The Mexican Mafia

21 Oct

The Mexican Mafia is a fairly small prison gang (perhaps 150-300 made members) and it has significant operational control only within prisons in Southern California yet the Mexican Mafia is extremely powerful. In fact, the MM taxes hundreds of often larger Southern California street gangs at rates of 10-30% of revenues. How can a prison gang tax street gangs? In Governance and Prison Gangs (also here), a new paper in the APSR, David Skarbek explains the structure, conduct and performance of the Mexican Mafia.

The key to the MM’s power is that most drug dealers will sooner or later, usually sooner, end up in prison. Thus, the MM can credibly threaten drug dealers outside of prison with punishment once they are inside prison. Moreover, prison is the only place where members of many different gangs congregate. Thus, by maintaining control of the prison bottleneck, the MM can tax hundreds of gangs.

One of the most interesting aspects of Skarbek’s analysis is that he shows–consistent with Mancur Olson’s stationary bandit theory–that as the MM grew in power it started to provide public goods, i.e. it became a kind of government. Thus, the MM protects taxpayers both in prison and on the street, it produces property rights by enforcing gang claims to territory and it adjudicates disputes, all to the extent that such actions increase tax revenue of course. The MM is so powerful that it often doesn’t even have to use its own enforcers; instead, the MM can issue what amounts to a letter of marque and reprisal, a signal that a non-taxpaying gang is no longer under its protection, and privateers will do the rest.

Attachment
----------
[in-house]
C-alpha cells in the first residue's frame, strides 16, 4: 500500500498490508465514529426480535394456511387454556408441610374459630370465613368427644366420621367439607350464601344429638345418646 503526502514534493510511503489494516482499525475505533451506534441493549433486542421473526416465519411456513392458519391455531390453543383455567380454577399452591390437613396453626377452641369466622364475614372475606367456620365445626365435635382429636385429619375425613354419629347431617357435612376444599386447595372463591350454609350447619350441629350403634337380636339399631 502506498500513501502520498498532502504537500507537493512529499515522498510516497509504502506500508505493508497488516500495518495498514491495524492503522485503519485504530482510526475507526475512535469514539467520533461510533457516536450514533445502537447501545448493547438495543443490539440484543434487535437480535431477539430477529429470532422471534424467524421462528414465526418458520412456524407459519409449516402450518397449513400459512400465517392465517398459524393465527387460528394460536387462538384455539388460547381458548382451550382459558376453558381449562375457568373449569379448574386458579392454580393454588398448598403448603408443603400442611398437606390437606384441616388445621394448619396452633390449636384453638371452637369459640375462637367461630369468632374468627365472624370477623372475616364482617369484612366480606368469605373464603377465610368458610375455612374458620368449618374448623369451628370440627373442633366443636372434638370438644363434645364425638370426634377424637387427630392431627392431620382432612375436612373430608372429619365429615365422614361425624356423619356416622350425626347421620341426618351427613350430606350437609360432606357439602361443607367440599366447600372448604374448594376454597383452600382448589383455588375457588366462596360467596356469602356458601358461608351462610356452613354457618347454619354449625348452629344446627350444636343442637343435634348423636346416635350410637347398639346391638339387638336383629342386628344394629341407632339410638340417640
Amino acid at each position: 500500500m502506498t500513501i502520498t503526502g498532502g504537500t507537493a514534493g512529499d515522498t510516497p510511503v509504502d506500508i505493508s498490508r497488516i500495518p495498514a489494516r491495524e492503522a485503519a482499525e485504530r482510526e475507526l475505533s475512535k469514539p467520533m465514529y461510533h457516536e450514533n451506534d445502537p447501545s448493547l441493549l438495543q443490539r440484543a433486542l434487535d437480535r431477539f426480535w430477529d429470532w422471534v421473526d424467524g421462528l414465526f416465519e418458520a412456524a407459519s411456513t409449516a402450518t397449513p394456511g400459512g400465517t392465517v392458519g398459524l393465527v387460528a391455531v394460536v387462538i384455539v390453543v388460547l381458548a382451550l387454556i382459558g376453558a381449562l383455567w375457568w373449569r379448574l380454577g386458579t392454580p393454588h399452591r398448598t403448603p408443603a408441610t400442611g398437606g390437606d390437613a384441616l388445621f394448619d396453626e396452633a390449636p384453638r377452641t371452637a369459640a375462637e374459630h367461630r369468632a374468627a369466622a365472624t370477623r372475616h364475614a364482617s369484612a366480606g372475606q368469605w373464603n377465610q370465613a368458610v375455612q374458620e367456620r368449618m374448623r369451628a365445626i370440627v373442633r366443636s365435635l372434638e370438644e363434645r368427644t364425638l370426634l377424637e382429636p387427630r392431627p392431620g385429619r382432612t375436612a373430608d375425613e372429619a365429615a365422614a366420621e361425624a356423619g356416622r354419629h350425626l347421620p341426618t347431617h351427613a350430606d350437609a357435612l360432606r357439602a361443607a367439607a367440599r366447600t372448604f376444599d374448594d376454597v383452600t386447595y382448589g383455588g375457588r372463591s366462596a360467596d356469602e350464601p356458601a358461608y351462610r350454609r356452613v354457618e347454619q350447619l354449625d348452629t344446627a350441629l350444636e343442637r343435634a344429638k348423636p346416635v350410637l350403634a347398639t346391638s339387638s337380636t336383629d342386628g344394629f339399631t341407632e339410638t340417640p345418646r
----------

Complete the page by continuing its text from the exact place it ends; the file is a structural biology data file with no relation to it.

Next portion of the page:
The MM even internalizes externalities:

In addition, the Mexican Mafia regulates drive-by shootings…because any particular street gang only suffers a portion of the increased attention of law enforcement from drive-by shootings, each street gang has an incentive to do too-many (Buchanan 1973). In 1992, Mexican Mafia members sent notes throughout the prison system and Sureño neighborhoods that any gang member participating in an unauthorized drive-by shooting would be killed. Shortly after the Mexican Mafia announced this rule, drive by shootings declined.

The Mexican Mafia has much to teach us about crime and governance.


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